Systemic lupus erythematosus
      Sjogrens disease

      Reply
      • Donnette Henderson

        Well said. I agree with you also. D.Henderson RN

        Reply
      • all it took for me was the study where they fed the milk we consume back to the calf’s and they all died..I’m sure a little cows milk will not kill most of us, but to those with certain conditions, stay clear of it.

        Reply
      • Rozamunde

        My comment “It’s all about moderation” was a bit of a generalisation, but intended to convey that if someone actually lived on ‘chips, french fries and processed foods’ they would be likely to be heading for health problems. My daughter eats none of those, chooses organic vegetables where available, and never buys ‘ready meals’ no matter how ‘vegan” they are labelled. When she recently suffered a severe flare up of Crohns she could not tolerate hardly any of her usual foods. In desperation she sourced some organic chicken and eggs and included them in her diet and immediately showed an improvement. This is what made me wonder about us needing a varied but moderated diet – i.e. nothing in excess. My daughter’s variant of Crohn’s is such that even a temporary colon bypass is not an option. I know how desperate she must have been to resort to eating animal products.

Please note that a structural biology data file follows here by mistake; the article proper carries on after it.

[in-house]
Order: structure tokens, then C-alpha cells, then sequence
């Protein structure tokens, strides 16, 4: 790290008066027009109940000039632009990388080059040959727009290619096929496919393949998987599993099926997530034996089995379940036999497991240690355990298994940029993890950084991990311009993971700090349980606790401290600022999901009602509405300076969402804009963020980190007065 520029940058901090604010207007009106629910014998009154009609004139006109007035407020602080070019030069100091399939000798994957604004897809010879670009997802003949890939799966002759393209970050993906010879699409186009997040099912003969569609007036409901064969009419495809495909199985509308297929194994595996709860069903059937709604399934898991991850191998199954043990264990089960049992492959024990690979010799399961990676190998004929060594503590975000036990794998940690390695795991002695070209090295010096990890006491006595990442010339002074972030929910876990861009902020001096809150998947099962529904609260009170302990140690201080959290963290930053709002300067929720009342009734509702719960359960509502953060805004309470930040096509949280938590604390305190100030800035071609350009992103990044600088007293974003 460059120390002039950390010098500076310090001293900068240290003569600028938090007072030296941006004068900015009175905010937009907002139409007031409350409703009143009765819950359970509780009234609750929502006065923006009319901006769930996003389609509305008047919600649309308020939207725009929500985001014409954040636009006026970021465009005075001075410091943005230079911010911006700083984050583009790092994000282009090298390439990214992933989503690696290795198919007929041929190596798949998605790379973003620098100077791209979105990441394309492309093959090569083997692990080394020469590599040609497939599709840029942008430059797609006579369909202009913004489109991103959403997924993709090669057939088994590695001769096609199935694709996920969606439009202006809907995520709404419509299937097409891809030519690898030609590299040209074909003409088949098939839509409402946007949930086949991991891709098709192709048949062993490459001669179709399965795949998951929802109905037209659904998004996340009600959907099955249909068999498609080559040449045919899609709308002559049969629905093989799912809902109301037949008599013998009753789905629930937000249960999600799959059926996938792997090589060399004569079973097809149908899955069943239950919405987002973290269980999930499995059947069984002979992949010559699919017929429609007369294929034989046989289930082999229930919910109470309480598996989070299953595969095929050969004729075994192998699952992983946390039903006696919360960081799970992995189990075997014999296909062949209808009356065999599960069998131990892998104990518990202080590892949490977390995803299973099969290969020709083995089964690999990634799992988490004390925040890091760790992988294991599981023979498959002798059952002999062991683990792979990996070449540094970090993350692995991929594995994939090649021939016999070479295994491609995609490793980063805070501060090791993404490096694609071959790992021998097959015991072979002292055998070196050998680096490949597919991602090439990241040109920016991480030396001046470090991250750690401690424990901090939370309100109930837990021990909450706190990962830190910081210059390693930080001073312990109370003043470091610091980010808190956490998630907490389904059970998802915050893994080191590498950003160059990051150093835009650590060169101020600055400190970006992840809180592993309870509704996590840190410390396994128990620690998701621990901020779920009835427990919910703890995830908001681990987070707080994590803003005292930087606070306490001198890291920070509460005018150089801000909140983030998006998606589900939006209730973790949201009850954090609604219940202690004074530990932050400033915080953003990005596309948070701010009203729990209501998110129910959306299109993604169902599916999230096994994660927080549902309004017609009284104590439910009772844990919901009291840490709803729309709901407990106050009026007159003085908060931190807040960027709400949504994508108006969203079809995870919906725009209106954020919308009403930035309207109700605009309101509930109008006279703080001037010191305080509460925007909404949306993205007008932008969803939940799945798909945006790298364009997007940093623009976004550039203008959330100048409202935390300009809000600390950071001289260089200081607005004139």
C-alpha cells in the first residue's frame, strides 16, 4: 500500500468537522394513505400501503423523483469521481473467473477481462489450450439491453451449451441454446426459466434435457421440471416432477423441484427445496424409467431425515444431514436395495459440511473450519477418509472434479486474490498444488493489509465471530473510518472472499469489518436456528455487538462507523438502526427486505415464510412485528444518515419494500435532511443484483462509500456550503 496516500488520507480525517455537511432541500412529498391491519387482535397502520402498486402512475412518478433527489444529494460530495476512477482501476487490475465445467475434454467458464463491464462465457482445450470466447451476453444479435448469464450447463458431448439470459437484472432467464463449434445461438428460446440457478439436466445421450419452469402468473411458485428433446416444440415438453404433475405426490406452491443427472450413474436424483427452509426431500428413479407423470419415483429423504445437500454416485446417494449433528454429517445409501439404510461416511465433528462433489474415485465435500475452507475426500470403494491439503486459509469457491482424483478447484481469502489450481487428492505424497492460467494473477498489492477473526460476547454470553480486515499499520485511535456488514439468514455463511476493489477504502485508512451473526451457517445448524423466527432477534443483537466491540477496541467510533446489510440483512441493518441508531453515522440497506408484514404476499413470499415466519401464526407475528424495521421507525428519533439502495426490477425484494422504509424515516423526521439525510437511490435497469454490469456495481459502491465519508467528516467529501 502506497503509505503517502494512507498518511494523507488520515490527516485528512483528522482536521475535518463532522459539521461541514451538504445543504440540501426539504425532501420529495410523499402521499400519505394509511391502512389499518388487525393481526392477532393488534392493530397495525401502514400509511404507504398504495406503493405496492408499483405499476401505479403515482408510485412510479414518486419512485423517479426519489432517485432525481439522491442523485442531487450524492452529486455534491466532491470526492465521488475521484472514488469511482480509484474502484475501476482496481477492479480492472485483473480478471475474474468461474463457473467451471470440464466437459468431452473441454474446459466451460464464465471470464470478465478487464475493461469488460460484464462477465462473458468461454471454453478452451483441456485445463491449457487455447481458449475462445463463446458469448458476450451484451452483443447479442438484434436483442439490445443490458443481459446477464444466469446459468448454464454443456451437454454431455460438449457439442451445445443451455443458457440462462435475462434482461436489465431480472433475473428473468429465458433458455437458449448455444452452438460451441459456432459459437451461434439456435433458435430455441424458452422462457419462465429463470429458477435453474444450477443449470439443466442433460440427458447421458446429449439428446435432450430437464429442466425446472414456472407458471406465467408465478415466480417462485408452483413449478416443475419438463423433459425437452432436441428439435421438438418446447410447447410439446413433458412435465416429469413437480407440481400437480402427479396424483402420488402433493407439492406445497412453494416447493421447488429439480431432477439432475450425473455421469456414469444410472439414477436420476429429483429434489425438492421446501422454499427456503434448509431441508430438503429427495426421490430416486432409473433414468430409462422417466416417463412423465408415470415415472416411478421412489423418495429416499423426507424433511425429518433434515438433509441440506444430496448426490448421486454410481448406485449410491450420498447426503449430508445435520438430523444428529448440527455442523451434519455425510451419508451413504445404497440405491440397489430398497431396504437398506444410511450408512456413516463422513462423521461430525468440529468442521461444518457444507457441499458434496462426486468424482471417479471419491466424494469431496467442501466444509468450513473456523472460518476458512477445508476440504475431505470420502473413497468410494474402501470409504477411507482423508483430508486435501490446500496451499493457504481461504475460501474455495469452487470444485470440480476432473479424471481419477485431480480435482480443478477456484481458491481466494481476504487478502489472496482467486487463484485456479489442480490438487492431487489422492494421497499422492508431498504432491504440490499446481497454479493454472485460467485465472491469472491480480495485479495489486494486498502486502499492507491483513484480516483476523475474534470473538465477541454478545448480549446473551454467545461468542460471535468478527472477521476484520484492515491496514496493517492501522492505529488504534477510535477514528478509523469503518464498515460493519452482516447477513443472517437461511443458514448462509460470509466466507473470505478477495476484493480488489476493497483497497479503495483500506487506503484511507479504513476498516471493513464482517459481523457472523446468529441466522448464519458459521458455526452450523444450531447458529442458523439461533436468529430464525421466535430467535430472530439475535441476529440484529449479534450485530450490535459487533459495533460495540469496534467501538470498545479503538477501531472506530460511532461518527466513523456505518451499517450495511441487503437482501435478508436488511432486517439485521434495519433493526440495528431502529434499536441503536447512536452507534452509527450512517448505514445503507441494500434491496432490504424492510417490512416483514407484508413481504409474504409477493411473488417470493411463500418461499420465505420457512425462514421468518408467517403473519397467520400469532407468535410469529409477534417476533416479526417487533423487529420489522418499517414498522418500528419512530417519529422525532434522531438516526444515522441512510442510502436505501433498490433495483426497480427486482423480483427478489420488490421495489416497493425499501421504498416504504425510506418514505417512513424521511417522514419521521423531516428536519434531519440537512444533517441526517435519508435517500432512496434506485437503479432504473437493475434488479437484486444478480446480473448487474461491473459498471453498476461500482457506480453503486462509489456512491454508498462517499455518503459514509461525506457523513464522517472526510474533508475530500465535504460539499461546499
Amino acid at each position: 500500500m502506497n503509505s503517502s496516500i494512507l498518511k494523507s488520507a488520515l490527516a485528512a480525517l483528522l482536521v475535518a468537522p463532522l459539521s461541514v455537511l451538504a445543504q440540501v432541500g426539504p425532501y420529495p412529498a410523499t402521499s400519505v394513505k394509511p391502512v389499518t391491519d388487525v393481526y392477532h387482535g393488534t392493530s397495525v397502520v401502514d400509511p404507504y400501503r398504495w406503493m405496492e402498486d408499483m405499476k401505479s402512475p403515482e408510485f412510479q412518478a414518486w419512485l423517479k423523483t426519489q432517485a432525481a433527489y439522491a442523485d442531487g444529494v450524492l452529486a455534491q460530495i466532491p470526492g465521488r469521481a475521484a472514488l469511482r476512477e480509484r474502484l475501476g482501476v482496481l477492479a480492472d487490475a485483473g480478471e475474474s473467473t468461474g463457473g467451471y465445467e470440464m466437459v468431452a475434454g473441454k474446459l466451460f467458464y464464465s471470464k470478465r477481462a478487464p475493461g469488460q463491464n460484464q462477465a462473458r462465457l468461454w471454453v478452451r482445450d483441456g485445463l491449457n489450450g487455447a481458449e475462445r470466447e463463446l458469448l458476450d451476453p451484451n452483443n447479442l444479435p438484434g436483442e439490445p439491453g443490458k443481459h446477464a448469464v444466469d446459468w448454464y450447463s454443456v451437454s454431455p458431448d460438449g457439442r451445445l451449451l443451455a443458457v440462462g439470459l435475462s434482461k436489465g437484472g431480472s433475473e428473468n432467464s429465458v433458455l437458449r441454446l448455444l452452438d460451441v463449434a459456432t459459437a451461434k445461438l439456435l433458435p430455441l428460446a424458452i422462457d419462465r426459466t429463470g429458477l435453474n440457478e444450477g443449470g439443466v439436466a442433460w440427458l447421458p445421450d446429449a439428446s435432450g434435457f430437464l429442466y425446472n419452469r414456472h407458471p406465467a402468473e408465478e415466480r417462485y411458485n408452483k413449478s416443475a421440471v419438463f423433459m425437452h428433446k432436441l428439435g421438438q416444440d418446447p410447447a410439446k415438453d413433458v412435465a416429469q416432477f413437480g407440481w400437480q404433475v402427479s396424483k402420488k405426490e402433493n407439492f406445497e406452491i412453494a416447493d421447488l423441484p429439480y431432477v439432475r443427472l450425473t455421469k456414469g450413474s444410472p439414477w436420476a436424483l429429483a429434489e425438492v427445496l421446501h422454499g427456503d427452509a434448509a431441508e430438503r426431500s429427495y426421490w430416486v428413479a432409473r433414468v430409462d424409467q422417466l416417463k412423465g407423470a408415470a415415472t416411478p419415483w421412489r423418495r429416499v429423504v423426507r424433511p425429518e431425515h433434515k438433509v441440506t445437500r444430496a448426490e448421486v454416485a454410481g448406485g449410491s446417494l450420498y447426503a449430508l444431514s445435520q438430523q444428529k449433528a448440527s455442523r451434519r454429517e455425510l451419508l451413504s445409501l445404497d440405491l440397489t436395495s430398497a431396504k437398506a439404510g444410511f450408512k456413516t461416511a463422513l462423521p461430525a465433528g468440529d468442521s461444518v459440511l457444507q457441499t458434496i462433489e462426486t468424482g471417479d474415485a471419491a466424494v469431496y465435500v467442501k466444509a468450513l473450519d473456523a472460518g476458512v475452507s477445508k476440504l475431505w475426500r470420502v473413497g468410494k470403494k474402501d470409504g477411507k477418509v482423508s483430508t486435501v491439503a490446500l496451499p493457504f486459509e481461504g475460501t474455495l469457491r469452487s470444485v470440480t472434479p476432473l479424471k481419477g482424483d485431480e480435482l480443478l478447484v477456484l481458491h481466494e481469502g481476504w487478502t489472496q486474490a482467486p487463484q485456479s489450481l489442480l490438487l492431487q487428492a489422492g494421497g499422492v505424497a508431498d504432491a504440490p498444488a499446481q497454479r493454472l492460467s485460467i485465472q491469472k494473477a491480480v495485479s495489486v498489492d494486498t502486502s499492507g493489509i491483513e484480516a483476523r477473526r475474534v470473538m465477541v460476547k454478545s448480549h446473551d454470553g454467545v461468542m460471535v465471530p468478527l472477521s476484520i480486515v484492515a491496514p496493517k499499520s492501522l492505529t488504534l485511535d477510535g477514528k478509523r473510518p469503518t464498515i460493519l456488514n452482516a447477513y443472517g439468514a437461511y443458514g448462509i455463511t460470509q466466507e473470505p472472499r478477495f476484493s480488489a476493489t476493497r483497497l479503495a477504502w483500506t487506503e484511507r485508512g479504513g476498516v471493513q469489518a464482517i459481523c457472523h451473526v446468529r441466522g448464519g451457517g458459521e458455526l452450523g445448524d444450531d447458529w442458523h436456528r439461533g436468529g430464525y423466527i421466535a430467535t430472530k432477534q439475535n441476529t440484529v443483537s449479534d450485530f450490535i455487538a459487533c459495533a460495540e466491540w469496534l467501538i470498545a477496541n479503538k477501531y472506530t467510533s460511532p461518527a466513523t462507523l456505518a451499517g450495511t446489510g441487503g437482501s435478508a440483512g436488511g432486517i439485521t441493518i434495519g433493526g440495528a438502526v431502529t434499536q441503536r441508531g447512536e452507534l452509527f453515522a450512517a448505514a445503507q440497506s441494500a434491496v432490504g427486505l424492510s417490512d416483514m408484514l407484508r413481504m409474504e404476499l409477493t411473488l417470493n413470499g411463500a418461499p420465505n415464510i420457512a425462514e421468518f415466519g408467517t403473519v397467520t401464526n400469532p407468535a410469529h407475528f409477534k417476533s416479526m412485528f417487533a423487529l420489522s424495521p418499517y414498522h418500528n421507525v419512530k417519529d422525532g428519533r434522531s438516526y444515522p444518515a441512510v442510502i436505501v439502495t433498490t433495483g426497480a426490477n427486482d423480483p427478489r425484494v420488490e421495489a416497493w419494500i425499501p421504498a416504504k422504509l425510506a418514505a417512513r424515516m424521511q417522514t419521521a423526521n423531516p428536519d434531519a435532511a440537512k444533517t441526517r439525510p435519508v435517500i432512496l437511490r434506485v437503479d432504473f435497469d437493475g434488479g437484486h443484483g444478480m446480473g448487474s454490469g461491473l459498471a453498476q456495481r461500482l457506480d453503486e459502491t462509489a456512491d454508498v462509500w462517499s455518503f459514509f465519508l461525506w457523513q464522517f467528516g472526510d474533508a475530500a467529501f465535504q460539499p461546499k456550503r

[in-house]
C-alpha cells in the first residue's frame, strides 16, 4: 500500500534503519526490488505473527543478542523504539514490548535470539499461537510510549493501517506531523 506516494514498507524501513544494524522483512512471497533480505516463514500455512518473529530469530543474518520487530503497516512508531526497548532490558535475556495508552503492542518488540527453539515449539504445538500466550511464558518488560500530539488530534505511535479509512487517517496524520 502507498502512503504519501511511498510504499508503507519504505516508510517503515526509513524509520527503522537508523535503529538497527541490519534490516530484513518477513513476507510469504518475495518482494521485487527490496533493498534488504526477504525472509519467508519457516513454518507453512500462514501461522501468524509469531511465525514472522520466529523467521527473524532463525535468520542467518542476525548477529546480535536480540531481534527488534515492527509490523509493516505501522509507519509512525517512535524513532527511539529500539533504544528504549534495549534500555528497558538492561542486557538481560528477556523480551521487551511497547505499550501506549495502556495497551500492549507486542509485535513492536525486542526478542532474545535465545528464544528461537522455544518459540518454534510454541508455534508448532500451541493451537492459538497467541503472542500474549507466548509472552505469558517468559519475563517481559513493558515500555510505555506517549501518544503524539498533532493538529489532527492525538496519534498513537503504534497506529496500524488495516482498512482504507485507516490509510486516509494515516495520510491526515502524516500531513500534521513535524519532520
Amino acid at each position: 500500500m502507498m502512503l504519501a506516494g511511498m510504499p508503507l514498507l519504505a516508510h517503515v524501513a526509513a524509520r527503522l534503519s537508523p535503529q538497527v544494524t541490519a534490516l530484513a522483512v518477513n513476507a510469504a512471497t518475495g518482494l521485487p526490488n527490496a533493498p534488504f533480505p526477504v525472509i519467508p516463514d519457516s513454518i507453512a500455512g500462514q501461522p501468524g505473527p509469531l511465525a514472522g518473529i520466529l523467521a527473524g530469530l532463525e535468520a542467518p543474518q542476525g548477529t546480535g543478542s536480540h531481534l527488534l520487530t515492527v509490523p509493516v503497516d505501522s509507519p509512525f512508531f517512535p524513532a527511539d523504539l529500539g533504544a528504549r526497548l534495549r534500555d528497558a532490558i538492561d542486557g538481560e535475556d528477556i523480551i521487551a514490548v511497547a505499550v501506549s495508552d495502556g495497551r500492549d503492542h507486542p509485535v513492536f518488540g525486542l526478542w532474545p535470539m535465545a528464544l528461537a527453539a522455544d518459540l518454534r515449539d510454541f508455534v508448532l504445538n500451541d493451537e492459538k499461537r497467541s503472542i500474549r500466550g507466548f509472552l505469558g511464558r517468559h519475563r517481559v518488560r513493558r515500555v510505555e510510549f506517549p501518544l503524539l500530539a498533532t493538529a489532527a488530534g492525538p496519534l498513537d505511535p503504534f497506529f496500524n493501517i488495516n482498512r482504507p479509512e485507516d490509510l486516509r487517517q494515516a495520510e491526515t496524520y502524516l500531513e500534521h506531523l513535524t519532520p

We are each individuals and what suits one person isn’t necessarily perfect for another.

        Reply
        • Bonnie Kaake

          @Rozamunde: Interesting. I wonder what T. Colin Campbell would have to say about what your daughter is experiencing. How tragic for her. I have heard that some people have allergic intestinal reactions to soy and have switched to non-GMO soy and the symptoms went away. Maybe she has already done this but she may want to keep a food log for a while and see if she can figure out what might trigger the flare ups.

          Reply
  15. Hi there! I hope you enjoy this song about conscious eating =) Enjoy! https://www.youtube.com/watch?v=ctIkyOntH1I

    Reply